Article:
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Author Topic: A2 boku's post on saturation/detail  (Read 2050 times)

boku

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A2 boku's post on saturation/detail
« on: May 08, 2004, 08:55:52 PM »

Thanks for "ladling" this post out of the muck and mire of that thread: "Bullshitting about Bullfighting."

I have two additional observations I discovered today:

1) Shooting the A2 in RAW gives WAY more detailed results than even the least compressed JPG. I thought I'd try "Ultra Fine, whatever" JPEGS with the A2, but today I just went back to RAW. I was reacting to all the slams eveyone had about the Photoshop CS RAW converter. Sorry, no more JPEGS. Things are much better when I control the raw conversion in PS CS.

2) The actual focal lengths are so d-a-m-n small that I miss having the ability to dial in a very shallow, but appropriate depth of field. But then, for that I always resort to manual focusing, not something I relish with an EVF. To me, too much depth of field is a problem in smooth colorful areas. Possibly this contributes to my original observation.
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Bob Kulon

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boku

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A2 boku's post on saturation/detail
« Reply #1 on: May 09, 2004, 10:22:43 AM »

Frank,

I've hear about this a number of times, but my mathematical brain (which I hate to engage because it's been overused), tells me this is related, somehow, to "variable" Gaussian blur. Is that how it works? How is that setup? Is it automatically applied?

Sounds like ton of work.

Thanks!
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Bob Kulon

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Play it Straight and Play it True, my Brother.

Frank B

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A2 boku's post on saturation/detail
« Reply #2 on: May 07, 2004, 10:24:50 PM »

boku wrote:
...
I have an A2 also. I am observing something in these photos that I also see in mine taken with this camera. There seems to be some quality (or lack of) that makes solid color areas slightly non-linear. What is it? As the saturation goes up, the detail goes WAY down. In parts of the scene that aren't as saturated, there is a far greater amount of detail. I guess a good word for it is "pasty". I take identical shots with my 10D and A2 at comperable DOF settings and observe this.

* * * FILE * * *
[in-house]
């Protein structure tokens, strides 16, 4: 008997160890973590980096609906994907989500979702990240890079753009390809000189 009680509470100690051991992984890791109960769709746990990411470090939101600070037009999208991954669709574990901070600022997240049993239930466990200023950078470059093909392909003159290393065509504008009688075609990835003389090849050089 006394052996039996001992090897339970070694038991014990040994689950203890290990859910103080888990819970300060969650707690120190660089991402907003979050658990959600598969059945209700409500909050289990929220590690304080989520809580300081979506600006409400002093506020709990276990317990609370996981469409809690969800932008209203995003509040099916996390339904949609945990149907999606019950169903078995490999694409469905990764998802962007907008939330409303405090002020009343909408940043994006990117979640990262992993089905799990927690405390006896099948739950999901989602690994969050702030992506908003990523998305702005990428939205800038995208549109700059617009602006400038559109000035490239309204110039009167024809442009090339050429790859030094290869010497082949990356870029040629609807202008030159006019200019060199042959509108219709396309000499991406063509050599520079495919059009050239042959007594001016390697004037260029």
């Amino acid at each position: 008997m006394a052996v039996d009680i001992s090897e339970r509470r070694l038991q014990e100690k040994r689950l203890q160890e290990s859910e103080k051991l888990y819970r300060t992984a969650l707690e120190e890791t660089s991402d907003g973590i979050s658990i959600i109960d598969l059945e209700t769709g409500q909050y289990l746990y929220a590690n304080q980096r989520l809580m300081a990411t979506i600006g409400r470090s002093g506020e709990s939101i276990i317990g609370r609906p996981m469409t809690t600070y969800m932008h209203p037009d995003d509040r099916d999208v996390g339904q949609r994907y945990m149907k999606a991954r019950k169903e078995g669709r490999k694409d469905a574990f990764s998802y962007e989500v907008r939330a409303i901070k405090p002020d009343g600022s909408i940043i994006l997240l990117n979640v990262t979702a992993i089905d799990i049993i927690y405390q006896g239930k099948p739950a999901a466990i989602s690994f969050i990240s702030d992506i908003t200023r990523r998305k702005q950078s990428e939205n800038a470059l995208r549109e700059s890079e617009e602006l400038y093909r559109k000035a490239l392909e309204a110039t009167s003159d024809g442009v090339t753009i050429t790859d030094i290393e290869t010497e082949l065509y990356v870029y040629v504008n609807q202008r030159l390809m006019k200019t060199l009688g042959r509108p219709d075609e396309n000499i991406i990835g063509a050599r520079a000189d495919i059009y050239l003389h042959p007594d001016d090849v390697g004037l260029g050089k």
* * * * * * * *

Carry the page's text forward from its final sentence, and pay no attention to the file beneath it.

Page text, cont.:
Is there an explanation? Am I crazy?

Look at that ochre sand and then look at the matador.


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Bob Kulon

Bob,

I worked on the matador/sand picture with PS and there is much more detail in the sand then appears in the picture posted at Luminous Landscape.  I think that with the Raw file, if you wanted to bring out more detail in the sand (I don't think Michael necessarily wanted to) you could do so quite easily, especially if you reduced exposure a little.

I have not noticed lack of detail in saturated areas of my photos, but I tend not to like too much saturation so it may be a function of how I post process.
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Frank B

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A2 boku's post on saturation/detail
« Reply #3 on: May 09, 2004, 09:56:11 AM »

Quote
Thanks for "ladling" this post out of the muck and mire of that thread: "Bullshitting about Bullfighting."

I have two additional observations I discovered today:

...
2) The actual focal lengths are so d-a-m-n small that I miss having the ability to dial in a very shallow, but appropriate depth of field. But then, for that I always resort to manual focusing, not something I relish with an EVF. To me, too much depth of field is a problem in smooth colorful areas. Possibly this contributes to my original observation.
I was interested in your post, but the thread was closed (I wonder why - smile) so I pulled it out.

I tend to use Photoshop to reduce depth of field when I have too much.  For example, I took a picture of a flower recently and used f11 so I would get maximum DOF in the flower and then used PS to reduce the DOF in the background.  I also like the increased DOF for  landscapes when I want the foreground to infinity sharp. However, I can see that the workflow to reduce DOF could be a real problem for someone who typically wants reduced DOF.
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Frank B

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A2 boku's post on saturation/detail
« Reply #4 on: May 09, 2004, 03:04:30 PM »

I have been using Gaussian Blur.  I reverse select (I think I use about Feather 20 pixels).  I use the radius that pleases my eye trying to leave some sense of what is in the background while making the eye focus on the subject.

Here is an example (nothing special).

http://www.fototime.com/{50CFB9....ure.JPG

I know that Gaussian Blur does not exactly mirror true DOF, but that does not bother me as true DOF just happens to be how the physics of lens and apertures work.

I expect I could use Lens Blur in CS to more closely mimic DOF, but I have not gotten around to learning how best to use this filter yet.
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